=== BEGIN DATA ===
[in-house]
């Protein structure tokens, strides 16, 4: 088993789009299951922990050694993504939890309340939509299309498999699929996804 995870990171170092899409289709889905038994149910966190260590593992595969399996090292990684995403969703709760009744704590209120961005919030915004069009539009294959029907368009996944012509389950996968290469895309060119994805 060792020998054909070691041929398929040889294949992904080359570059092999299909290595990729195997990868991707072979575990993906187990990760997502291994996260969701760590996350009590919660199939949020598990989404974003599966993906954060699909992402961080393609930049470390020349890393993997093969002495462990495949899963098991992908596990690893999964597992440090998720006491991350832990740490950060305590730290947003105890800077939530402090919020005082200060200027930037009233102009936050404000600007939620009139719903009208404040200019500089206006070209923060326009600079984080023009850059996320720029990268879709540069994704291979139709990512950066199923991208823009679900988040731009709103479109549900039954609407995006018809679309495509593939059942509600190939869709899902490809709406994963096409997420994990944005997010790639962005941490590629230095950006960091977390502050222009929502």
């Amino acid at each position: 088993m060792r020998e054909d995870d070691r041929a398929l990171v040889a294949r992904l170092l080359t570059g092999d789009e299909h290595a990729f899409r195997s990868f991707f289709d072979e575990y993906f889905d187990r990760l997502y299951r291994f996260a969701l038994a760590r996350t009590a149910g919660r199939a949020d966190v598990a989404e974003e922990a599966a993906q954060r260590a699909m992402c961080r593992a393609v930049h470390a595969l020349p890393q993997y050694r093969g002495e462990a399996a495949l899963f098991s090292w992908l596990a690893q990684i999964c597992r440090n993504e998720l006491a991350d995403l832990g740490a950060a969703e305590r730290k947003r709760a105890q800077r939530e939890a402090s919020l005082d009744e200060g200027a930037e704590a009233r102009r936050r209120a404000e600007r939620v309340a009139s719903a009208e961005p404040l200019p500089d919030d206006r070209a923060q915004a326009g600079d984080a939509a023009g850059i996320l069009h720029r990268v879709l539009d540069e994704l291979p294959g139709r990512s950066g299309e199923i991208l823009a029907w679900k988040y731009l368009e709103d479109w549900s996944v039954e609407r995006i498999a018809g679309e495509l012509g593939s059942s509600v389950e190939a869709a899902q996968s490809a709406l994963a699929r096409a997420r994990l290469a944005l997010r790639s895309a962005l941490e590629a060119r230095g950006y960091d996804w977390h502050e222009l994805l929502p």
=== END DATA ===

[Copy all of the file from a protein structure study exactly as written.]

[in-house]
């Protein structure tokens, strides 16, 4: 088993789009299951922990050694993504939890309340939509299309498999699929996804 995870990171170092899409289709889905038994149910966190260590593992595969399996090292990684995403969703709760009744704590209120961005919030915004069009539009294959029907368009996944012509389950996968290469895309060119994805 060792020998054909070691041929398929040889294949992904080359570059092999299909290595990729195997990868991707072979575990993906187990990760997502291994996260969701760590996350009590919660199939949020598990989404974003599966993906954060699909992402961080393609930049470390020349890393993997093969002495462990495949899963098991992908596990690893999964597992440090998720006491991350832990740490950060305590730290947003105890800077939530402090919020005082200060200027930037009233102009936050404000600007939620009139719903009208404040200019500089206006070209923060326009600079984080023009850059996320720029990268879709540069994704291979139709990512950066199923991208823009679900988040731009709103479109549900039954609407995006018809679309495509593939059942509600190939869709899902490809709406994963096409997420994990944005997010790639962005941490590629230095950006960091977390502050222009929502």
């Amino acid at each position: 088993m060792r020998e054909d995870d070691r041929a398929l990171v040889a294949r992904l170092l080359t570059g092999d789009e299909h290595a990729f899409r195997s990868f991707f289709d072979e575990y993906f889905d187990r990760l997502y299951r291994f996260a969701l038994a760590r996350t009590a149910g919660r199939a949020d966190v598990a989404e974003e922990a599966a993906q954060r260590a699909m992402c961080r593992a393609v930049h470390a595969l020349p890393q993997y050694r093969g002495e462990a399996a495949l899963f098991s090292w992908l596990a690893q990684i999964c597992r440090n993504e998720l006491a991350d995403l832990g740490a950060a969703e305590r730290k947003r709760a105890q800077r939530e939890a402090s919020l005082d009744e200060g200027a930037e704590a009233r102009r936050r209120a404000e600007r939620v309340a009139s719903a009208e961005p404040l200019p500089d919030d206006r070209a923060q915004a326009g600079d984080a939509a023009g850059i996320l069009h720029r990268v879709l539009d540069e994704l291979p294959g139709r990512s950066g299309e199923i991208l823009a029907w679900k988040y731009l368009e709103d479109w549900s996944v039954e609407r995006i498999a018809g679309e495509l012509g593939s059942s509600v389950e190939a869709a899902q996968s490809a709406l994963a699929r096409a997420r994990l290469a944005l997010r790639s895309a962005l941490e590629a060119r230095g950006y960091d996804w977390h502050e222009l994805l929502p």